What is it about Blackall and sporting activities that bring on the rain?
A few days after Christmas last year the western Queensland town hit the headlines when locals ignored the rain falling all around and decided to go ahead with a modified version of their traditional seven-a-side charity cricket match.
Their enthusiasm for playing on through the downpour went around the country, along with comments like “Only in Australia!”
It probably shouldn’t have been a surprise to anyone on the weekend when another charity event – this time a rugby league game between Blackall’s mighty Magpies and the Moranbah Miners – was played as rain once again tumbled down.
The irony of it all was that the game was raising money for the Burrumbuttock Hay Runners drought relief efforts.
A number of people in the community were recipients of their generosity in January when the record-breaking drive delivered hundreds of bales of hay to hungry stock.
One of the organisers, John Turlan said the friendly game had been a way to raise money and repay some of the generosity shown to them.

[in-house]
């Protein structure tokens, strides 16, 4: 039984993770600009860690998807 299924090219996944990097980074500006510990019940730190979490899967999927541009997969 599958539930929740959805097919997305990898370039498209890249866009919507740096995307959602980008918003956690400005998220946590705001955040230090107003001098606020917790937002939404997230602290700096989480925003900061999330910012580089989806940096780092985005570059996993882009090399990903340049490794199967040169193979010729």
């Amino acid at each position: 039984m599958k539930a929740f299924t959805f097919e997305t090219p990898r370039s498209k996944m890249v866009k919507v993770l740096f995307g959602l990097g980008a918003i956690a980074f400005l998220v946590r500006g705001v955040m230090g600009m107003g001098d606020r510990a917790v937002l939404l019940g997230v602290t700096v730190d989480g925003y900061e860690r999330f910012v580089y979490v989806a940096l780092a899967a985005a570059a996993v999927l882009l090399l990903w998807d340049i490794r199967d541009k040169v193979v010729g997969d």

Around 35 people from the mining town of Moranbah made the trek around their own flooded roads –they were about to record their highest daily February rainfall ever, of 169mm – to bring Blackall some cheer.
Moranbah’s Nadia McMillan said it had been something the two communities had wanted to do for ages.
“We play a lot of rep footy over here and it hasn’t fitted into our calendar before this, but everyone had a really good time,” she said.
“I think we did a good thing for the community – we split up on Sunday morning and had breakfast at different places to share things around.”
Organisers expect to donate over $5000 to the Hay Runners after the weekend. As well as a donation of $500 from the Isaac Regional Council, they received a $300 donation from NAB and $1000 from Dyno Nobel, which went towards providing a free barbecue for Saturday’s footy patrons.
For the record, Moranbah won the game but no-one was keeping score.